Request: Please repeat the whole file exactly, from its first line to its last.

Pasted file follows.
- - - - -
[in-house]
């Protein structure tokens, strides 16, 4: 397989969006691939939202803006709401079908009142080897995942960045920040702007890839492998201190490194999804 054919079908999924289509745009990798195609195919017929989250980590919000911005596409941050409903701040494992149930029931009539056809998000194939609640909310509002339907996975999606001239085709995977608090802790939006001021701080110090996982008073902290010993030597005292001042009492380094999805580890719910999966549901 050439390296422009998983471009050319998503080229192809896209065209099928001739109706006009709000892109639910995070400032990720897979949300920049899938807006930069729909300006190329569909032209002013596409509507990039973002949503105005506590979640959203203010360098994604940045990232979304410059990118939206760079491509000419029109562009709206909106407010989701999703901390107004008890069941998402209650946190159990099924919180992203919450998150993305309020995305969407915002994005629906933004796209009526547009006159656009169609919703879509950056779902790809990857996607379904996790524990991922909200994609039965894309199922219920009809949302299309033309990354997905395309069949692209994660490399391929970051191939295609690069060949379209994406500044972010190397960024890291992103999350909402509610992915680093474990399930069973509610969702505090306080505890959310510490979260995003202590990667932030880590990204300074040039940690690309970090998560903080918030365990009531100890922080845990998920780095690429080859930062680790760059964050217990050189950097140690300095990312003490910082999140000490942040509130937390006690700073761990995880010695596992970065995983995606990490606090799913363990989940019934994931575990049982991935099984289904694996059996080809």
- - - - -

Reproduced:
[in-house]
């Protein structure tokens, strides 16, 4: 397989969006691939939202803006709401079908009142080897995942960045920040702007890839492998201190490194999804 054919079908999924289509745009990798195609195919017929989250980590919000911005596409941050409903701040494992149930029931009539056809998000194939609640909310509002339907996975999606001239085709995977608090802790939006001021701080110090996982008073902290010993030597005292001042009492380094999805580890719910999966549901 050439390296422009998983471009050319998503080229192809896209065209099928001739109706006009709000892109639910995070400032990720897979949300920049899938807006930069729909300006190329569909032209002013596409509507990039973002949503105005506590979640959203203010360098994604940045990232979304410059990118939206760079491509000419029109562009709206909106407010989701999703901390107004008890069941998402209650946190159990099924919180992203919450998150993305309020995305969407915002994005629906933004796209009526547009006159656009169609919703879509950056779902790809990857996607379904996790524990991922909200994609039965894309199922219920009809949302299309033309990354997905395309069949692209994660490399391929970051191939295609690069060949379209994406500044972010190397960024890291992103999350909402509610992915680093474990399930069973509610969702505090306080505890959310510490979260995003202590990667932030880590990204300074040039940690690309970090998560903080918030365990009531100890922080845990998920780095690429080859930062680790760059964050217990050189950097140690300095990312003490910082999140000490942040509130937390006690700073761990995880010695596992970065995983995606990490606090799913363990989940019934994931575990049982991935099984289904694996059996080809």